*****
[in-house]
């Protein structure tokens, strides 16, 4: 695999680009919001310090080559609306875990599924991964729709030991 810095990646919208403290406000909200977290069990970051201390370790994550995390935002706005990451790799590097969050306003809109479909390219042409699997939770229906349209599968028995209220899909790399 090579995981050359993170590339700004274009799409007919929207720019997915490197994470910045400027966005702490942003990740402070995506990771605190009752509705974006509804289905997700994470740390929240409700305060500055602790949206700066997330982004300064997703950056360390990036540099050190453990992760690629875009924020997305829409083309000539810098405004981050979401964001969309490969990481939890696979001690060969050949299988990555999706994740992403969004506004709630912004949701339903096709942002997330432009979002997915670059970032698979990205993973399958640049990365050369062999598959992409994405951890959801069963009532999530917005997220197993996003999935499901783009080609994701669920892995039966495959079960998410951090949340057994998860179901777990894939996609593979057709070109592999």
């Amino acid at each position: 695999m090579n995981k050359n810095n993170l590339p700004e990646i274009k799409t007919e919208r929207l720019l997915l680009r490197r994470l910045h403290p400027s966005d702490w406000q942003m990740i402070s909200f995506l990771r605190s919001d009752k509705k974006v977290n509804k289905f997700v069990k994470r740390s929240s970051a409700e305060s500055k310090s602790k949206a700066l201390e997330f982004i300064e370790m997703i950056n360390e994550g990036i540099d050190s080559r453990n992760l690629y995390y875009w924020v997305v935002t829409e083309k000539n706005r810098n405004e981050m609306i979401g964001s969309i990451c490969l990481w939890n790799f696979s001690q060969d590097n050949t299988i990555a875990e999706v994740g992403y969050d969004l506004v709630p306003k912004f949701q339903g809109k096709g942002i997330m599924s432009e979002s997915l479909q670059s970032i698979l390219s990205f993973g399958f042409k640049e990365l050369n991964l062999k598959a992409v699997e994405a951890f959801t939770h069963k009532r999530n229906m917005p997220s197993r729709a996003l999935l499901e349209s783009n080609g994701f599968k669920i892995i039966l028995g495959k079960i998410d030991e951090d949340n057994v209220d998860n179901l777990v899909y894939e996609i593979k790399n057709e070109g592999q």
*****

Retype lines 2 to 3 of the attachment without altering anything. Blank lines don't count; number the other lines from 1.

């Protein structure tokens, strides 16, 4: 695999680009919001310090080559609306875990599924991964729709030991 810095990646919208403290406000909200977290069990970051201390370790994550995390935002706005990451790799590097969050306003809109479909390219042409699997939770229906349209599968028995209220899909790399 090579995981050359993170590339700004274009799409007919929207720019997915490197994470910045400027966005702490942003990740402070995506990771605190009752509705974006509804289905997700994470740390929240409700305060500055602790949206700066997330982004300064997703950056360390990036540099050190453990992760690629875009924020997305829409083309000539810098405004981050979401964001969309490969990481939890696979001690060969050949299988990555999706994740992403969004506004709630912004949701339903096709942002997330432009979002997915670059970032698979990205993973399958640049990365050369062999598959992409994405951890959801069963009532999530917005997220197993996003999935499901783009080609994701669920892995039966495959079960998410951090949340057994998860179901777990894939996609593979057709070109592999």
């Amino acid at each position: 695999m090579n995981k050359n810095n993170l590339p700004e990646i274009k799409t007919e919208r929207l720019l997915l680009r490197r994470l910045h403290p400027s966005d702490w406000q942003m990740i402070s909200f995506l990771r605190s919001d009752k509705k974006v977290n509804k289905f997700v069990k994470r740390s929240s970051a409700e305060s500055k310090s602790k949206a700066l201390e997330f982004i300064e370790m997703i950056n360390e994550g990036i540099d050190s080559r453990n992760l690629y995390y875009w924020v997305v935002t829409e083309k000539n706005r810098n405004e981050m609306i979401g964001s969309i990451c490969l990481w939890n790799f696979s001690q060969d590097n050949t299988i990555a875990e999706v994740g992403y969050d969004l506004v709630p306003k912004f949701q339903g809109k096709g942002i997330m599924s432009e979002s997915l479909q670059s970032i698979l390219s990205f993973g399958f042409k640049e990365l050369n991964l062999k598959a992409v699997e994405a951890f959801t939770h069963k009532r999530n229906m917005p997220s197993r729709a996003l999935l499901e349209s783009n080609g994701f599968k669920i892995i039966l028995g495959k079960i998410d030991e951090d949340n057994v209220d998860n179901l777990v899909y894939e996609i593979k790399n057709e070109g592999q």